One of my first memories is that of a garden. Not an ordinary garden mind you, but one of many vibrant colors. To my newly opened eyes it was as if the colors of the rainbow had burst forth like rain to paint the flowers that rose from the earthen bed. At first it was like a painter’s palette with no discernible shapes, and then as my eyes came into focus things became clearer: stems, blossoms, petals, blooms, and a tiny pair of hands reaching for me. She was a child, much like myself, but instead of four tiny paws, she only had two, and they were hairless with claws that were soft flesh. I made a noise as these paws touched me and took me into her embrace. It was a cooing kind of purr that came from within me and it was the only way I knew to articulate I liked this. There was something about being cradled close to her that was soothing.
My eyes found her face and I thought what a beautiful child she was. The sound from her throat and lips was like a lilting song designed to make me feel less afraid. But I wasn’t afraid of her, nor of the garden. Her face almost glowed looking into mine and as her big brown eyes dripped water I realized she was not that small but merely had been behaving that way for my benefit. Now with her watery eyes and pursed lips I saw she was not of innocence as I was, but her short life had been hard and of a sorrow that had not yet left her.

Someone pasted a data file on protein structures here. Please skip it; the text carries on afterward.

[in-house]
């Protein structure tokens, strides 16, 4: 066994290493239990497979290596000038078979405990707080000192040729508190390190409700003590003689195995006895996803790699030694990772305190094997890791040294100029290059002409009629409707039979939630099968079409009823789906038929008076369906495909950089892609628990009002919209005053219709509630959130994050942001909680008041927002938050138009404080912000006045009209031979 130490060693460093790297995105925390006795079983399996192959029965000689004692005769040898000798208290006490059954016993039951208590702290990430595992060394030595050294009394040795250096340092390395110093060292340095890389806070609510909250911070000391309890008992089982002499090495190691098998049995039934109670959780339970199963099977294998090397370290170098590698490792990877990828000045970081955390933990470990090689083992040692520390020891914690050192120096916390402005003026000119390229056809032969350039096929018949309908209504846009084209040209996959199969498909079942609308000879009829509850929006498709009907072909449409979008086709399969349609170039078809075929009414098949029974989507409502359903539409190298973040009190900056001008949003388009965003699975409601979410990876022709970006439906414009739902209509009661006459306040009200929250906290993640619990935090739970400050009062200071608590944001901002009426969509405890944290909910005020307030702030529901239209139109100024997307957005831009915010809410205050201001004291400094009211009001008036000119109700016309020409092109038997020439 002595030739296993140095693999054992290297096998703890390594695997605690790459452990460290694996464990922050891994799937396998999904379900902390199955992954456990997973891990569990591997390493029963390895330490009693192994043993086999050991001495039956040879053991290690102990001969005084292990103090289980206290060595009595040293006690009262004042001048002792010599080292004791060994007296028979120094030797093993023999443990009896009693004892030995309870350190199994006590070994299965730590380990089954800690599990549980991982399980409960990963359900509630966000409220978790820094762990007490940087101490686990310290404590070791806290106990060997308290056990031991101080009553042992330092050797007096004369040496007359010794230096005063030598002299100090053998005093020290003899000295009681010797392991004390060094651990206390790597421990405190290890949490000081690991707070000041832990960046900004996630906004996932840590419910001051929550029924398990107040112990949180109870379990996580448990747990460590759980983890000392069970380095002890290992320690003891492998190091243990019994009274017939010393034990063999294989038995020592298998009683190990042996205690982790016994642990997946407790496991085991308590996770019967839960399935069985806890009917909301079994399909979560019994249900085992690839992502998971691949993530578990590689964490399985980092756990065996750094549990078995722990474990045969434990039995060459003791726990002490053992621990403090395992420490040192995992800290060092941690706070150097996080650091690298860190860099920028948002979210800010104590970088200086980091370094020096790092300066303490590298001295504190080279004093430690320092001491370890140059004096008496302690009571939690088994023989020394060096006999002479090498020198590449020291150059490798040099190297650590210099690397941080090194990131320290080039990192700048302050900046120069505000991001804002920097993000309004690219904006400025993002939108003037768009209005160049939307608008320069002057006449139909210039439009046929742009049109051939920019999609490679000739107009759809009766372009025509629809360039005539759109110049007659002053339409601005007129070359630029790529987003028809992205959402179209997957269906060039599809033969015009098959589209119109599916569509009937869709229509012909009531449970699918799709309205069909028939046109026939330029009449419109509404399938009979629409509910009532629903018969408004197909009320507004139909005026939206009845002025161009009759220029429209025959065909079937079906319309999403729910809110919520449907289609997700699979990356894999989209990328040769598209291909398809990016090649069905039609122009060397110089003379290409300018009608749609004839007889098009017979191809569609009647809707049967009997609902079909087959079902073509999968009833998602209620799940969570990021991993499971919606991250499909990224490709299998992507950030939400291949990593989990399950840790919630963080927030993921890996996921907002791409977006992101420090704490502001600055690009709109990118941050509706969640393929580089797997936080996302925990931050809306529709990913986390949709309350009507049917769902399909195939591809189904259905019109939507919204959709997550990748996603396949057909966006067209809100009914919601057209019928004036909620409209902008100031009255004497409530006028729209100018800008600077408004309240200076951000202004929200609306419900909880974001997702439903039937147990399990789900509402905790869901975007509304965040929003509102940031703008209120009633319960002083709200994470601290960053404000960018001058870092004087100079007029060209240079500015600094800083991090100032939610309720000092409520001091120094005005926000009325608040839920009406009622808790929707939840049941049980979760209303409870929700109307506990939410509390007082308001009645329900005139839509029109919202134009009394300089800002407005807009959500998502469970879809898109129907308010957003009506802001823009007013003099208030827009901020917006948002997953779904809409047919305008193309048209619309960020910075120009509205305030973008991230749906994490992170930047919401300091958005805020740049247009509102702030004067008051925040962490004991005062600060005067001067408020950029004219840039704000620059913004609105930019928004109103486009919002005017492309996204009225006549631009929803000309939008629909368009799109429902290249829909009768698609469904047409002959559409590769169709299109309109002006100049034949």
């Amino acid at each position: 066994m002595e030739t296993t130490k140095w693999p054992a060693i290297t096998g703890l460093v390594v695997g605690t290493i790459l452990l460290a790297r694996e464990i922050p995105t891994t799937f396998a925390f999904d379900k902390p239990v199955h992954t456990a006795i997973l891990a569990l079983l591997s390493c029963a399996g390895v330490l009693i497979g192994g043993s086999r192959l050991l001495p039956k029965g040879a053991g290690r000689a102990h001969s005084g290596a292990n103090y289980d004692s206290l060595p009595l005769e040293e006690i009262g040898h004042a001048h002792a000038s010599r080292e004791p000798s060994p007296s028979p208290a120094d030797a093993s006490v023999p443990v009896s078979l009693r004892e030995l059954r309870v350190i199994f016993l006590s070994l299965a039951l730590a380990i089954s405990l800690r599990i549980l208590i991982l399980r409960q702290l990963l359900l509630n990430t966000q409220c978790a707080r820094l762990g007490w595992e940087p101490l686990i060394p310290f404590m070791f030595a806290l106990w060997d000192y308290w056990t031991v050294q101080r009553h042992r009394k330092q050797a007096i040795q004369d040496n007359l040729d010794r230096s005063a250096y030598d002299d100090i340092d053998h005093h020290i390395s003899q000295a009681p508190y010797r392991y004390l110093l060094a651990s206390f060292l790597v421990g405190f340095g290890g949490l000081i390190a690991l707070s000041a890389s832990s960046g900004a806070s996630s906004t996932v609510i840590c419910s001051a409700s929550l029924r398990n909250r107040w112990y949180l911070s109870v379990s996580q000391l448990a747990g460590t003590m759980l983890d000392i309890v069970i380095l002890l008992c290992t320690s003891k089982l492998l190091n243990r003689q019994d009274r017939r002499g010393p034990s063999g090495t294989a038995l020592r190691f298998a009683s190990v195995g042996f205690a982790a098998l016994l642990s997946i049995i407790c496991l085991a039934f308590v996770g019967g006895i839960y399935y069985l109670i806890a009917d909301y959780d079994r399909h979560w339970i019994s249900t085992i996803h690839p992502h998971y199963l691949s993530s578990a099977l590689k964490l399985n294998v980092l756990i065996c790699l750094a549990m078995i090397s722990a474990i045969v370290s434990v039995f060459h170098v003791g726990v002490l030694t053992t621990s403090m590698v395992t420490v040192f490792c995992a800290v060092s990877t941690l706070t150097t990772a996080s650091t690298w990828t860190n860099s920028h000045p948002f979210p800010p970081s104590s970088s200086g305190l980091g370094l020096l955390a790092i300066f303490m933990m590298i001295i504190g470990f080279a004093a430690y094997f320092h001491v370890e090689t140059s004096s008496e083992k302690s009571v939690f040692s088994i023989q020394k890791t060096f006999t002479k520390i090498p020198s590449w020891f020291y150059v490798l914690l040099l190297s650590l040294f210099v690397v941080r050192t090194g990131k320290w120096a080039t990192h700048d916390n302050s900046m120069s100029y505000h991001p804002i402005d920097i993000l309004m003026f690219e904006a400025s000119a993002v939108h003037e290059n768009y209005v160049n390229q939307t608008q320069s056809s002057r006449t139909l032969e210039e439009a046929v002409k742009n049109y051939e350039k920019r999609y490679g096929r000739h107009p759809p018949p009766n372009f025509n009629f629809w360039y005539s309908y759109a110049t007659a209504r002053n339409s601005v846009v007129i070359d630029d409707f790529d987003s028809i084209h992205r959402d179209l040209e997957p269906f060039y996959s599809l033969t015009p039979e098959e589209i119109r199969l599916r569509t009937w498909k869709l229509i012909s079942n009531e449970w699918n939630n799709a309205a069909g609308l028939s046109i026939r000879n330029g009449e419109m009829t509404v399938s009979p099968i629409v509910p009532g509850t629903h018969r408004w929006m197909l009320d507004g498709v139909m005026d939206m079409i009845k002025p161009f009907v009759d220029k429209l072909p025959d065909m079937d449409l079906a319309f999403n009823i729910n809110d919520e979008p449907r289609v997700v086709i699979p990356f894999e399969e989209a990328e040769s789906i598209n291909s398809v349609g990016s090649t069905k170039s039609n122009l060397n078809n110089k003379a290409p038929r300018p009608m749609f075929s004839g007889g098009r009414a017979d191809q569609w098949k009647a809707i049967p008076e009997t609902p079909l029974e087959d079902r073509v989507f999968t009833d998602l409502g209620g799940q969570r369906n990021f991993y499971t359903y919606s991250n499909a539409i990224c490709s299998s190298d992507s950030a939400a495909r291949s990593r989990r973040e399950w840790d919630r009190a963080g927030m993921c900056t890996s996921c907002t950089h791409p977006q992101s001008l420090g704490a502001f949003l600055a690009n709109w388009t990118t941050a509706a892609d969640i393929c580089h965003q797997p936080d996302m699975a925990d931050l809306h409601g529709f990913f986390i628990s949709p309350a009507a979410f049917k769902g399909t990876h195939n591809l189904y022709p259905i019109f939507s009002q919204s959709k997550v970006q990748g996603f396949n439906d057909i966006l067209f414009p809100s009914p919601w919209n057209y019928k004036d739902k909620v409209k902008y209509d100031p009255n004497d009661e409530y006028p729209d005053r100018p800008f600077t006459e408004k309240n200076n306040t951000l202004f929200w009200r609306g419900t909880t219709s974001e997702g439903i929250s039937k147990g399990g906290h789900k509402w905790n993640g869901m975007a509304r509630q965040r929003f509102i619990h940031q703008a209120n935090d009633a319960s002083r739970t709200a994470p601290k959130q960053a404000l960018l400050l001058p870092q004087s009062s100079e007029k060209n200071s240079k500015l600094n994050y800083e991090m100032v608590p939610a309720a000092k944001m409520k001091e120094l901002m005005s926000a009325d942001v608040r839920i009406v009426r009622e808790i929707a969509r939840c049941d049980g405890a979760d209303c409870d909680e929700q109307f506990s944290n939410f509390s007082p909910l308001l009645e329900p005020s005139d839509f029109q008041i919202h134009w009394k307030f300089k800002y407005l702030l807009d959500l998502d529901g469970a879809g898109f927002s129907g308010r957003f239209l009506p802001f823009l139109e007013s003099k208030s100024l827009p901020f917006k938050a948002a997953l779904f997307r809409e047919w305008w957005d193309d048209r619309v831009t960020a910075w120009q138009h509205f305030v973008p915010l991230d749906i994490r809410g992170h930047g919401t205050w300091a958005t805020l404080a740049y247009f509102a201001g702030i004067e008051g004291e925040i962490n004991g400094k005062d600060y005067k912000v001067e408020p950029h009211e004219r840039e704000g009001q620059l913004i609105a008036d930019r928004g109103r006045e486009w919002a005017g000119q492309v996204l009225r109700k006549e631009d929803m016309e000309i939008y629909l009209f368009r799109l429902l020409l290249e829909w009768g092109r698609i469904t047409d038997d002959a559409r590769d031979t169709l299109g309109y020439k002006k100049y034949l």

“Has your mother left you, too?” she asked.
I tried to tell her I couldn’t remember, but the only thing that came out was a soft purr that made her smile.
“Purr to you, too,” she said.
I let the girl clutch me to her and I felt an instant sense of companionship between us, as if we were long lost sisters or something.
“What should we name you?” she asked. She put one hand on her chin as if it might help her think. Finally she smiled. “I know. We’ll call you Nomi.” She lifted me up to her face and looked into my eyes. My whiskers twitched. “What do you think of that?” she asked.
“Purr,” I said, giving her a kiss on the nose. It wasn’t exactly a kiss, but more of a tap of my nose against hers, to which she giggled.
“Great! Nomi it is.”
She sat me back down on the ground. I rolled over on my back trying to scratch an itch I couldn’t reach. The girl laughed and lay down on her back in the garden too, mimicking my actions so we looked like two siblings from different mothers playing in the garden of life.
“Nomi” 2017 Paul D Aronson.